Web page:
In the spirit of David Hyde’s travelogues (read the most recent here), I’ll present my recent trip to southern Utah in three parts. However, rather than document the trip, I’ll write about three themes that came to mind as I hiked, and photographed.
Although I visited other locations (like Valley of Fire State Park), the primary purpose of my recent trip was to hike a portion of the Paria River, between the White House trailhead, and its confluence with Buckskin Gulch. I think the Paria was one of those rivers I was meant to spend time with at some point in my life. As a teenager, I remember reading about some of the “classic” rivers of the southwest: the Dirty Devil, the Escalante, and–of course–the Paria. Unlike most of my peers at the time, I found a certain draw in that lovely, beautiful, muddy water. The hike all the way to Lee’s Ferry, Arizona is considered to be one of the finest backpacking trips in the region.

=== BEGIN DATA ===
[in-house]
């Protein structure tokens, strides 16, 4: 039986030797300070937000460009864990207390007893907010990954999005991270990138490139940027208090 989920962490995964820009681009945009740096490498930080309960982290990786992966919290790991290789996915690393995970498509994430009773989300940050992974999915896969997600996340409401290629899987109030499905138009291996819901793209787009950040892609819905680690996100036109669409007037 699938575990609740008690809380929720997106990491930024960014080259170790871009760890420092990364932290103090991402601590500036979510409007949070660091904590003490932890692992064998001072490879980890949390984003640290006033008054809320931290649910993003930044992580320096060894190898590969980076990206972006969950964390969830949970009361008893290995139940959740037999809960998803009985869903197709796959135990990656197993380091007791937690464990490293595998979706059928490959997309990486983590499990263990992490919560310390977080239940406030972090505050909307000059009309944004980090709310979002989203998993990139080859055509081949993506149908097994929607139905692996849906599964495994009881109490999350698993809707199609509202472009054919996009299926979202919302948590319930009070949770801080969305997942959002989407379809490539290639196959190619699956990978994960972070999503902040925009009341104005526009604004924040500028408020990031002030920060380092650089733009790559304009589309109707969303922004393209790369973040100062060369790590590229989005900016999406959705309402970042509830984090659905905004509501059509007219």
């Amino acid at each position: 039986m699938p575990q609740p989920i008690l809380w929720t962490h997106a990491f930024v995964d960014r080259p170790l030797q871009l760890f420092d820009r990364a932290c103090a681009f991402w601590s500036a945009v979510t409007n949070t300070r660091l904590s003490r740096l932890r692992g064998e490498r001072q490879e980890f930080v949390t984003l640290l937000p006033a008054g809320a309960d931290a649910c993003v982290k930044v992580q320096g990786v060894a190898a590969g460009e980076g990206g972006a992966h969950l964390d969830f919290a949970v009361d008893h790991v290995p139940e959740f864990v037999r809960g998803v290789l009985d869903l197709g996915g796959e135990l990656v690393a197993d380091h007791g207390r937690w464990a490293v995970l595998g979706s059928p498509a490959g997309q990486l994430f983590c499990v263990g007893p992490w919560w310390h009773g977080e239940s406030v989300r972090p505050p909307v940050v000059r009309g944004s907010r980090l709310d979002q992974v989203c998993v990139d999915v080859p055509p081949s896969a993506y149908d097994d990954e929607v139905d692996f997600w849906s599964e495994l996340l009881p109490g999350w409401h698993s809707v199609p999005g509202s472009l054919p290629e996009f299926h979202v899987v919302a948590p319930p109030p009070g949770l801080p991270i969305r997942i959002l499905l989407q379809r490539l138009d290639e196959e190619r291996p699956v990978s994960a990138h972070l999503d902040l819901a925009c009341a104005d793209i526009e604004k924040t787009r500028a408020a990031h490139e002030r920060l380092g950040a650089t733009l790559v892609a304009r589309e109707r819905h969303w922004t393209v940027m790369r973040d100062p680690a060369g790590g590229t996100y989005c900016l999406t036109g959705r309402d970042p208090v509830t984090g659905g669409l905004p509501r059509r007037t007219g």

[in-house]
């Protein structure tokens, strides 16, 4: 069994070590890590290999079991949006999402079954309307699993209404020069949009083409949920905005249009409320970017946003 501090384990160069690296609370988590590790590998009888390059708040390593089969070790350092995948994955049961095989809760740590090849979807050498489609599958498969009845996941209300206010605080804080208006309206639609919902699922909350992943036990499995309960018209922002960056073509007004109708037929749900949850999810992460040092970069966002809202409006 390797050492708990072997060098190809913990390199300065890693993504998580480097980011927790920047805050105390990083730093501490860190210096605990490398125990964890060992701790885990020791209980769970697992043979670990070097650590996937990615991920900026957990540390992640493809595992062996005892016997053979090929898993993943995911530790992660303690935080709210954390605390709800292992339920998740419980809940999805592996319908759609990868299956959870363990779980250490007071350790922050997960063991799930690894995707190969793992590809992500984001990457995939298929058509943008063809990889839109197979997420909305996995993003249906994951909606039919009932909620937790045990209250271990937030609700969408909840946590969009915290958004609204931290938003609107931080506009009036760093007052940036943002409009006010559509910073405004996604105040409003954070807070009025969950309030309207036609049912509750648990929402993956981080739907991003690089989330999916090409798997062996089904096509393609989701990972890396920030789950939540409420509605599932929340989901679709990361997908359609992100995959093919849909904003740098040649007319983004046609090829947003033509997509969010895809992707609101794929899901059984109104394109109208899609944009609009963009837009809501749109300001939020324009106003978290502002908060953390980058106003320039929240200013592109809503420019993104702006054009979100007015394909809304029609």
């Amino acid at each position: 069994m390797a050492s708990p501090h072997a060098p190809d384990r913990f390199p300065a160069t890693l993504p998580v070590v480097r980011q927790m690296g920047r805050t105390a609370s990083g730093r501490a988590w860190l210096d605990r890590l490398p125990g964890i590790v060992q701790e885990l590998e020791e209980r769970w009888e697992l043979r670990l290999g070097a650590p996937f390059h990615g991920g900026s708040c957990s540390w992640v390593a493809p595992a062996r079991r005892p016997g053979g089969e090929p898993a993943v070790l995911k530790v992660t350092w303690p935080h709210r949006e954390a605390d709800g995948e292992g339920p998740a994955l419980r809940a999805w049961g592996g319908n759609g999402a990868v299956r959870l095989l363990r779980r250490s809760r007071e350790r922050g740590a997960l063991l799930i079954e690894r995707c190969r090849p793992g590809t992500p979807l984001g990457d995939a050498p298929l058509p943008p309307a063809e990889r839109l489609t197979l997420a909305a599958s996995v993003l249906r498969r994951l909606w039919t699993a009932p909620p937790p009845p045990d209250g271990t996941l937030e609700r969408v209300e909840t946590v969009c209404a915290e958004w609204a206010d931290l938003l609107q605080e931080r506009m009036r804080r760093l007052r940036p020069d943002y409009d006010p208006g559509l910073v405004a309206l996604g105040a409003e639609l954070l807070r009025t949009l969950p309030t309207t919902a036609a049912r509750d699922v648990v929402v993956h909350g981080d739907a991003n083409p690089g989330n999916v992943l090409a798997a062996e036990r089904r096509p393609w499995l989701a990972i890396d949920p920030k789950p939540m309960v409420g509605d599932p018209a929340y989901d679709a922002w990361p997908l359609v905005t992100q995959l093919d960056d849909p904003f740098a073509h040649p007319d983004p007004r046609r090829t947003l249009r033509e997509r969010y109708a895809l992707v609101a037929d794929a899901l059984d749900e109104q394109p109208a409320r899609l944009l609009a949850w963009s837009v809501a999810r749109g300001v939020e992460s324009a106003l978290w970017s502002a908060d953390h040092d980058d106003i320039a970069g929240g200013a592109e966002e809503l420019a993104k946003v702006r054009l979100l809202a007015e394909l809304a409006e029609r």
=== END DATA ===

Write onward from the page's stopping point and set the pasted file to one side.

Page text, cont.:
Last week, I spent a day in the canyon, which starts out broadly, and narrows down after about 4 miles. One thing I immediately noticed about the Paria is that its gorgeous–beautiful–but that beauty isn’t as in-your-face as other locations in the Southwest, like Zion, or the Wave. This subtle beauty becomes apparent as you sit watching sandstone walls and erosions as the light passes, playing on it. Or, as you contemplate the effects of thousands of years of wind and water on the stone.
Once you enter the Paria narrows, the canyon turns from a broad, meandering line to a series of twists and turns. However, the overhanging sandstone walls to give occasional views of the “outside.” Again, subtle beauty is key.
Grand, subtle, nuances prevail in the Paria River canyon. What areas do you find these qualities in?